Here is my homily for this weekend. May God bless each of you!
15th Sunday of Ordinary Time – Cycle A
Isaiah 55: 10-11; Romans 8: 18-23; Matthew 113: 1-23
July 12/13, 2014
Are you a planter of seeds or an up-rooter of weeds? Are you someone who cheerfully spreads God’s word of truth and love and presence, or are you someone who is always sullenly trying to yank and tug at the weeds of life, angry that they keep springing up? Do you live in faith and the sure knowledge that God’s word and his kingdom and his truth will flourish and win the day, or are you a pessimist who sees only the weeds of life and complains about them? When you look at yourself, what do you see?
Jesus tells us, “Plant the seed!” Plant it now. Plant it tomorrow. Plant it the day after. Plant the seed! Keep planting. Keep planting the seed even if the soil may not seem fertile. Keep planting. Don’t stop…. Keep planting.
The seed will bear fruit as God has promised. We heard it in the first reading, how the rain and snow will not return to heaven until it has fertilized and done its job. We heard it in the second reading when Paul essentially said, “Don’t fret about life’s sufferings because the glory that follows is so much greater.”
I suppose we can say to paraphrase a famous line from the movie, Field of Dreams, “If you plant it, they will come.”
You must plant the seed on all sorts of soil. You must spread God’s word even to hard hearts, hearts preoccupied by worldly worries, hearts that lack maturity or depth. Even if the soil, the hearer of the word, seems unreceptive or distracted, spread the word anyway, plant the seed. It will bear the fruit it is meant to bear.
What does this mean for us in our daily lives?
It means we must never lose faith; we must never lose hope. Even if you are overwhelmed by worries and problems, know that God is planting his seed in your life, on your soil. Let him penetrate your hearts.
It means even if a loved one, perhaps a son or a daughter, seems like hardened soil that rejects the seed, the word of truth, rejects their faith and yours, keep sowing the seed anyway, that word of truth. Never lose hope in speaking the truth. Never lose hope in your son or daughter.
It means even if at one time in your life you were excited about your faith, about God and about the Church, and for whatever reason you lost that enthusiasm, you lost that initial excitement, maybe even lost the faith because of a hurt, or a scandal, or the sinful behavior of so-called believers, don’t be afraid to listen again, to welcome again, to receive again the seed of God’s word that the Church teaches, plants, and scatters. Your enthusiasm, your faith will return. God promises it.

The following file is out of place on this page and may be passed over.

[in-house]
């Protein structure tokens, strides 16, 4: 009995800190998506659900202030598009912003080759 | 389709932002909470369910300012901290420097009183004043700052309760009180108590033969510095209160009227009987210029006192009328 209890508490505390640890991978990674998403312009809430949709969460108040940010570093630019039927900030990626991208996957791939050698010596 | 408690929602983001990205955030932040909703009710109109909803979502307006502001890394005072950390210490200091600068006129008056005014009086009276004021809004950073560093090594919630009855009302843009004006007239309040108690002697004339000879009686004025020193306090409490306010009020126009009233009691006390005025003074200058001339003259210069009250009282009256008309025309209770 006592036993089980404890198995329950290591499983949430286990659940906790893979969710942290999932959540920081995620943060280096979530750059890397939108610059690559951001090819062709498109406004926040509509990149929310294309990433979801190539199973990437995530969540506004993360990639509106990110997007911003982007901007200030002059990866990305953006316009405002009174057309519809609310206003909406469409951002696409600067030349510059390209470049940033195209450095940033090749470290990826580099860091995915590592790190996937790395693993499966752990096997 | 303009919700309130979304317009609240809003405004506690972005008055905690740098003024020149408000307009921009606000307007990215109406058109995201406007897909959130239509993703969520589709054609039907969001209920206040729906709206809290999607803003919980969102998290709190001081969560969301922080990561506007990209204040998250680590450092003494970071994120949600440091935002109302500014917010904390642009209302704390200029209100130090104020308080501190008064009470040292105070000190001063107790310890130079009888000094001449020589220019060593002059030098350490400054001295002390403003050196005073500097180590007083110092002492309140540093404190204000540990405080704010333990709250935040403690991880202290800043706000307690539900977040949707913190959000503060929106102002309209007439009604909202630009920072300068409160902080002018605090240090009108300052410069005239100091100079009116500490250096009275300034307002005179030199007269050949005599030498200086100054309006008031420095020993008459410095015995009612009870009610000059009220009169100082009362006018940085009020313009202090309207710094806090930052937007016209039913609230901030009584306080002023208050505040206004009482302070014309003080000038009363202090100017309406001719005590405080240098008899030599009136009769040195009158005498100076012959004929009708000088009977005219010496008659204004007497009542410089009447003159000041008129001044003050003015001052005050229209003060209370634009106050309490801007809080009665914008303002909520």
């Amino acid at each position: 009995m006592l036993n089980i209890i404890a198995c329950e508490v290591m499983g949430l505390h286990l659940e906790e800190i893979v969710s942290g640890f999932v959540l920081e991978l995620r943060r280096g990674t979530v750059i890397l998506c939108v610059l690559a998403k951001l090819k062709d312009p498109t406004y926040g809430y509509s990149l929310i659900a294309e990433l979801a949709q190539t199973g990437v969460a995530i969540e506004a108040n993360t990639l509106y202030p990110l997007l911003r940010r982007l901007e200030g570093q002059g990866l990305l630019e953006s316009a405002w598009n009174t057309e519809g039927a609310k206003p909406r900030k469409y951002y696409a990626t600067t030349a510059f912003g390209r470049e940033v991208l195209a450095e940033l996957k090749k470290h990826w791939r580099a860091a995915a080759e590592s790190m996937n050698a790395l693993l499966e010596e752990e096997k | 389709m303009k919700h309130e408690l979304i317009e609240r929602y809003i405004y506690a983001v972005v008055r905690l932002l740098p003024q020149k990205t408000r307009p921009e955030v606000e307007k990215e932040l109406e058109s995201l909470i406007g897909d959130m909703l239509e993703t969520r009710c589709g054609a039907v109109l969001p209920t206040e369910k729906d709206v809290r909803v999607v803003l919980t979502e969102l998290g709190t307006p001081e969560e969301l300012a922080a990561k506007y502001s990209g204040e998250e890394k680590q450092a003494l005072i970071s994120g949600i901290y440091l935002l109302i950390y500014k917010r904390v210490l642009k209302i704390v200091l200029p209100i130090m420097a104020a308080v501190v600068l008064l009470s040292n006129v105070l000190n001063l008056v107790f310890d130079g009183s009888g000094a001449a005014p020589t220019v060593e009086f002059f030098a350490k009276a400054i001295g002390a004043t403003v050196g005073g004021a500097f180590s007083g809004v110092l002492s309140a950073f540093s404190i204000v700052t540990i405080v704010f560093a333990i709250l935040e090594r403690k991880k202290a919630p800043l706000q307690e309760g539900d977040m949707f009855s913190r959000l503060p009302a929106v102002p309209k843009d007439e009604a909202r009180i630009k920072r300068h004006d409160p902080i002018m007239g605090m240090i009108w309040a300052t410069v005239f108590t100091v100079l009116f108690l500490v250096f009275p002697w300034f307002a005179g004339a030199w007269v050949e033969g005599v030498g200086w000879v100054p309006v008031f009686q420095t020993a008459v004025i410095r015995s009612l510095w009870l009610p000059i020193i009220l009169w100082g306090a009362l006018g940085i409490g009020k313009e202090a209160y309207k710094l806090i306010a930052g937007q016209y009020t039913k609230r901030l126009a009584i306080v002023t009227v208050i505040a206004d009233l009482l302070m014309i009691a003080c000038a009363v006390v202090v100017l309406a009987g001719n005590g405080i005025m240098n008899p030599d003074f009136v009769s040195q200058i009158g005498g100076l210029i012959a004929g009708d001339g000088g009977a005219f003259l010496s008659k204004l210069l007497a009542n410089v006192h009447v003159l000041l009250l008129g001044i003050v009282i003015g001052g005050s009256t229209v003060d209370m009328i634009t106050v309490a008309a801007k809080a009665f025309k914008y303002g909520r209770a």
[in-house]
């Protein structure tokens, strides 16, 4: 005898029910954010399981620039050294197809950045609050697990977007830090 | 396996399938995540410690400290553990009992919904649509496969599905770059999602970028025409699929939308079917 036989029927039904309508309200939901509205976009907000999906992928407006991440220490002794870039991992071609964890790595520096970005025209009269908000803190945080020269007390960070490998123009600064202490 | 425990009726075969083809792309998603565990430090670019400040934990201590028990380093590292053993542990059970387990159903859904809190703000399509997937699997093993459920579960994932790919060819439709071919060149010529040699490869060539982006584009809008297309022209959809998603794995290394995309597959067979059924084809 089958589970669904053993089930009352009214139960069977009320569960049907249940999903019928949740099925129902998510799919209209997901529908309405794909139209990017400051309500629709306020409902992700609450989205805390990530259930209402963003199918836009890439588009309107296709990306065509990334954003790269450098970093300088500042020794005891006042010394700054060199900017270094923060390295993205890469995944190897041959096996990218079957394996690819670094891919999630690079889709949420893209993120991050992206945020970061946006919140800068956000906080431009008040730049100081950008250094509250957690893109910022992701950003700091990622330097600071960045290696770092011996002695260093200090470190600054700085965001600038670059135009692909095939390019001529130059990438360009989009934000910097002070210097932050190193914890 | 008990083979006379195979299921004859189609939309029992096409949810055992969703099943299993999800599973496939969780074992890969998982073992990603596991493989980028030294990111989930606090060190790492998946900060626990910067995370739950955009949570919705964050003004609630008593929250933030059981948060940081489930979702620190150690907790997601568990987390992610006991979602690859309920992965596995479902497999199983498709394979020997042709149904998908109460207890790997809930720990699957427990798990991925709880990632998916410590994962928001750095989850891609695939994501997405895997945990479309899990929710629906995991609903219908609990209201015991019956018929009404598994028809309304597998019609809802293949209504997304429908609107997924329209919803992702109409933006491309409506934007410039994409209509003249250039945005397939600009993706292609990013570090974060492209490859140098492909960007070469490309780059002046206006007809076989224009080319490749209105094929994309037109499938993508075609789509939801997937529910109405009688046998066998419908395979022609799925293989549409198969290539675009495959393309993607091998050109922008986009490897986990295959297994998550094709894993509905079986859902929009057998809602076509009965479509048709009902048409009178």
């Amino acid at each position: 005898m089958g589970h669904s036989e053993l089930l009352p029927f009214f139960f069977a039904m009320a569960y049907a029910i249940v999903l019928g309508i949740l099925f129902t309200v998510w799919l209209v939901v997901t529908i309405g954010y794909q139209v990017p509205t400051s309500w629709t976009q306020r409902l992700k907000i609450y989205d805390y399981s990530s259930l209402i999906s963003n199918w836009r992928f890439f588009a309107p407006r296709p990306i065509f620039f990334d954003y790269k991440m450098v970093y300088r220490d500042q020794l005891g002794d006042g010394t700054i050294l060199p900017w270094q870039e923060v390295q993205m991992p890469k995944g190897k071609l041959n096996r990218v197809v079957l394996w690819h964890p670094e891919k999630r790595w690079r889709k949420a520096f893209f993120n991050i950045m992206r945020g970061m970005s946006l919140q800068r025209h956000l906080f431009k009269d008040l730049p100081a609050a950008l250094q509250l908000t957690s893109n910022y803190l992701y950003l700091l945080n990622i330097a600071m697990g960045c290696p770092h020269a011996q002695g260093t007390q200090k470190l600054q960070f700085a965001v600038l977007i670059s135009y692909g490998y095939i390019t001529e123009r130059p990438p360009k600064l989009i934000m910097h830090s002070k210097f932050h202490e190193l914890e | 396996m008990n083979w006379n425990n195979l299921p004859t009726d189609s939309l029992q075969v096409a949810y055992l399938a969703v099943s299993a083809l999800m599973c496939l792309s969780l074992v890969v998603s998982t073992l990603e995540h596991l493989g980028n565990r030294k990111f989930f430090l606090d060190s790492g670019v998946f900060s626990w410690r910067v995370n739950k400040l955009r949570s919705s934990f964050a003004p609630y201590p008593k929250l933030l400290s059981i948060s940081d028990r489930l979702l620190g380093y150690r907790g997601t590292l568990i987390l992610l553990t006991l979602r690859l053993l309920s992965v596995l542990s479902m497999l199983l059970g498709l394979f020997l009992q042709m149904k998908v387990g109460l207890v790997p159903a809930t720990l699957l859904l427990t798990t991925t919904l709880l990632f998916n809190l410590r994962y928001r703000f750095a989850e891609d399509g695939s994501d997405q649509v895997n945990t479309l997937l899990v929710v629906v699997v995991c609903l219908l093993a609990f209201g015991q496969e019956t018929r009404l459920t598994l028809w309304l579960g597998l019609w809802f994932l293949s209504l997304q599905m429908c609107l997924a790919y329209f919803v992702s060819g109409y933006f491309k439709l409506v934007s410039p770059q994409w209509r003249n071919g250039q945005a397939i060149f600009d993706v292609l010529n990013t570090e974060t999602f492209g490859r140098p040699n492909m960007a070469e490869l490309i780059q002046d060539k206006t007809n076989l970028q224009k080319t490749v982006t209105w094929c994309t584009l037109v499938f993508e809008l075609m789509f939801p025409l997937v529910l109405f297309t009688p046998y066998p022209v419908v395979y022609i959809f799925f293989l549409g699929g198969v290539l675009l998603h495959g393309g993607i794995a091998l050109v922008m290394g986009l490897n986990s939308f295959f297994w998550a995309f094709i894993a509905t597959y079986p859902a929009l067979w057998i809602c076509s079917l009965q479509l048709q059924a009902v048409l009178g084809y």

My friends, at every moment of every day, wherever you are at, Jesus is putting his hand in the seed sack and scattering it in front of you and behind you. Everywhere in this world of ours bishops, priests, and deacons are preaching the word, scattering the seed. All throughout the world, mothers and fathers, catechists and teachers, are instructing children in the ways of God. They too are sowing the seed.
So must I. So must you. As a deacon, I really have no choice, if I want to get to heaven. When a deacon is ordained, the bishop hands him the Book of the Gospels and tells him that now he must go out and proclaim that Gospel, preach the Word, to all peoples for a deacon is a herald of the Gospel. I cannot help but preach and teach, to plant the seed of faith. I will be judged on the last day by Jesus on how committed I have been in doing so. You too, in a different way, must plant the seeds of faith for you have been baptized and have received the Holy Spirit. It is your vocation to plant the seed by how you live and what you say.
Many will have hard hearts. Many will be distracted and preoccupied by other things. Some who show promise at first will disappoint you later. We have all experienced that haven’t we? But we, nonetheless, must speak the word of truth and love, God’s holy seed, to them too. Always in hope, always with love, always believing that God’s promise will be fulfilled that his seed will bear fruit.
St. Francis of Assisi said that we must always proclaim God’s word without ceasing for a second. He literally meant this. He also said that most of us will plant that seed not by words, but by example, by the way we live our lives.
We must speak the truth, not lies. We must live in justice, not selfishness. We must greet each other with a smile, not a frown. We must reverence the name of Jesus and God, and do not profane that name. We must live chastely in an unchaste world. We must make our faith visible by displaying a crucifix in our homes. We can carry a rosary with us and pray it. We can go to confession each month. We must be faithful to our husband or wife. We must respect our parents and grandparents. If we do these things, we are sowing the seed of truth, and life, and love in our world.
So I ask you again, as I did at the beginning: “Are you a planter of seeds, or do you just complain of the weeds?”
We must plant the good seed. God demands it.